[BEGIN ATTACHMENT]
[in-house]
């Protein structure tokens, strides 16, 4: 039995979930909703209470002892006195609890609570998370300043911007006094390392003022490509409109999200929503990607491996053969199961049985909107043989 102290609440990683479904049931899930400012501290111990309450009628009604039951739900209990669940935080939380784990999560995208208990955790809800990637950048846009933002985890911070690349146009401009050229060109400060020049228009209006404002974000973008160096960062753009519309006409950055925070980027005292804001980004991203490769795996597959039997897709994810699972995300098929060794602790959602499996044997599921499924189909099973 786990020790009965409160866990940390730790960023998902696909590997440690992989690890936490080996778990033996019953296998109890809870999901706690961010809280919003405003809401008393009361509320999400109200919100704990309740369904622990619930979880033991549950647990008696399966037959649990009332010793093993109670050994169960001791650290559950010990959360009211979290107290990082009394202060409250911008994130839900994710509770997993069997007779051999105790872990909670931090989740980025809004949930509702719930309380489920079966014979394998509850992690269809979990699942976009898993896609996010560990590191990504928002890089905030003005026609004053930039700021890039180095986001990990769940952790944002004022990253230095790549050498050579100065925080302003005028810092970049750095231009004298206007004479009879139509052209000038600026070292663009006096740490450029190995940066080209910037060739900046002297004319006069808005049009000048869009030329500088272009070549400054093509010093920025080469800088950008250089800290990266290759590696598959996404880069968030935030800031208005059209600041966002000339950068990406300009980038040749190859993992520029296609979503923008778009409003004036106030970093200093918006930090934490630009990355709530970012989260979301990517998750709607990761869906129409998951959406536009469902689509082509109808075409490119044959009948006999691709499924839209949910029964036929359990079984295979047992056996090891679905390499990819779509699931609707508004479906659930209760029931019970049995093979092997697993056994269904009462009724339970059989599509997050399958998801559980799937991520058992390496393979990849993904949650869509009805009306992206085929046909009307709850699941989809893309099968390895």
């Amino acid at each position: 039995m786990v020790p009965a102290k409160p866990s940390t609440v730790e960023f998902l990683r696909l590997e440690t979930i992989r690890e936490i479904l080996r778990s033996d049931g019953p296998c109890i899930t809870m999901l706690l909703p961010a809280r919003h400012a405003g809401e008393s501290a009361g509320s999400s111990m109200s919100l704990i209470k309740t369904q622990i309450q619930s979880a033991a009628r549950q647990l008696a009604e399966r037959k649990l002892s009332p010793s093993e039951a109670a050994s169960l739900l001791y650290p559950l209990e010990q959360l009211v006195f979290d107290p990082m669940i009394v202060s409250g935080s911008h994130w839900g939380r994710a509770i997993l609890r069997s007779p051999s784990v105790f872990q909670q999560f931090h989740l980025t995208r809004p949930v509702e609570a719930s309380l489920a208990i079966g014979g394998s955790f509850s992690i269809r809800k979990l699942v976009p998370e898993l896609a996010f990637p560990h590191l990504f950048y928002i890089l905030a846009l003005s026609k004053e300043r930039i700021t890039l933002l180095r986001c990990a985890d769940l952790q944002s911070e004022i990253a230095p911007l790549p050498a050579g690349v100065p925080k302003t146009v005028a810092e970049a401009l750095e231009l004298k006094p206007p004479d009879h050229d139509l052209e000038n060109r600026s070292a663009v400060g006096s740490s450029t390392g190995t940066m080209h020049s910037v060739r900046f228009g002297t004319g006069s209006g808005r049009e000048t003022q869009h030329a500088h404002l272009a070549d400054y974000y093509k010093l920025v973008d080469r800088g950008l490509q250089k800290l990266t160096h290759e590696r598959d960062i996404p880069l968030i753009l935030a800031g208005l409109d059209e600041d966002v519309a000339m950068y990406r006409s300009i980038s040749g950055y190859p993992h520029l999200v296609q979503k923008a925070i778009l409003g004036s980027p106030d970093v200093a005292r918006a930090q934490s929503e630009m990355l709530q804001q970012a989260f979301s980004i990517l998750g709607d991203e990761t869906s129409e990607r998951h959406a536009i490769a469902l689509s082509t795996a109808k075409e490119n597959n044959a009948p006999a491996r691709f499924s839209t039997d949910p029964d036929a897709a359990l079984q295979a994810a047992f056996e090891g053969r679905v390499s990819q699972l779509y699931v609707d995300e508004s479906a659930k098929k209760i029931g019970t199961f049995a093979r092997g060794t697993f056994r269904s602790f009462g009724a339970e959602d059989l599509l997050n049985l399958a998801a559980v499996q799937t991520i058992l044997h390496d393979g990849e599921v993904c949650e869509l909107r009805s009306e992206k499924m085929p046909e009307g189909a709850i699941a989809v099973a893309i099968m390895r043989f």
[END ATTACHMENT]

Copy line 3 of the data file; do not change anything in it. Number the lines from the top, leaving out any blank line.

């Amino acid at each position: 039995m786990v020790p009965a102290k409160p866990s940390t609440v730790e960023f998902l990683r696909l590997e440690t979930i992989r690890e936490i479904l080996r778990s033996d049931g019953p296998c109890i899930t809870m999901l706690l909703p961010a809280r919003h400012a405003g809401e008393s501290a009361g509320s999400s111990m109200s919100l704990i209470k309740t369904q622990i309450q619930s979880a033991a009628r549950q647990l008696a009604e399966r037959k649990l002892s009332p010793s093993e039951a109670a050994s169960l739900l001791y650290p559950l209990e010990q959360l009211v006195f979290d107290p990082m669940i009394v202060s409250g935080s911008h994130w839900g939380r994710a509770i997993l609890r069997s007779p051999s784990v105790f872990q909670q999560f931090h989740l980025t995208r809004p949930v509702e609570a719930s309380l489920a208990i079966g014979g394998s955790f509850s992690i269809r809800k979990l699942v976009p998370e898993l896609a996010f990637p560990h590191l990504f950048y928002i890089l905030a846009l003005s026609k004053e300043r930039i700021t890039l933002l180095r986001c990990a985890d769940l952790q944002s911070e004022i990253a230095p911007l790549p050498a050579g690349v100065p925080k302003t146009v005028a810092e970049a401009l750095e231009l004298k006094p206007p004479d009879h050229d139509l052209e000038n060109r600026s070292a663009v400060g006096s740490s450029t390392g190995t940066m080209h020049s910037v060739r900046f228009g002297t004319g006069s209006g808005r049009e000048t003022q869009h030329a500088h404002l272009a070549d400054y974000y093509k010093l920025v973008d080469r800088g950008l490509q250089k800290l990266t160096h290759e590696r598959d960062i996404p880069l968030i753009l935030a800031g208005l409109d059209e600041d966002v519309a000339m950068y990406r006409s300009i980038s040749g950055y190859p993992h520029l999200v296609q979503k923008a925070i778009l409003g004036s980027p106030d970093v200093a005292r918006a930090q934490s929503e630009m990355l709530q804001q970012a989260f979301s980004i990517l998750g709607d991203e990761t869906s129409e990607r998951h959406a536009i490769a469902l689509s082509t795996a109808k075409e490119n597959n044959a009948p006999a491996r691709f499924s839209t039997d949910p029964d036929a897709a359990l079984q295979a994810a047992f056996e090891g053969r679905v390499s990819q699972l779509y699931v609707d995300e508004s479906a659930k098929k209760i029931g019970t199961f049995a093979r092997g060794t697993f056994r269904s602790f009462g009724a339970e959602d059989l599509l997050n049985l399958a998801a559980v499996q799937t991520i058992l044997h390496d393979g990849e599921v993904c949650e869509l909107r009805s009306e992206k499924m085929p046909e009307g189909a709850i699941a989809v099973a893309i099968m390895r043989f």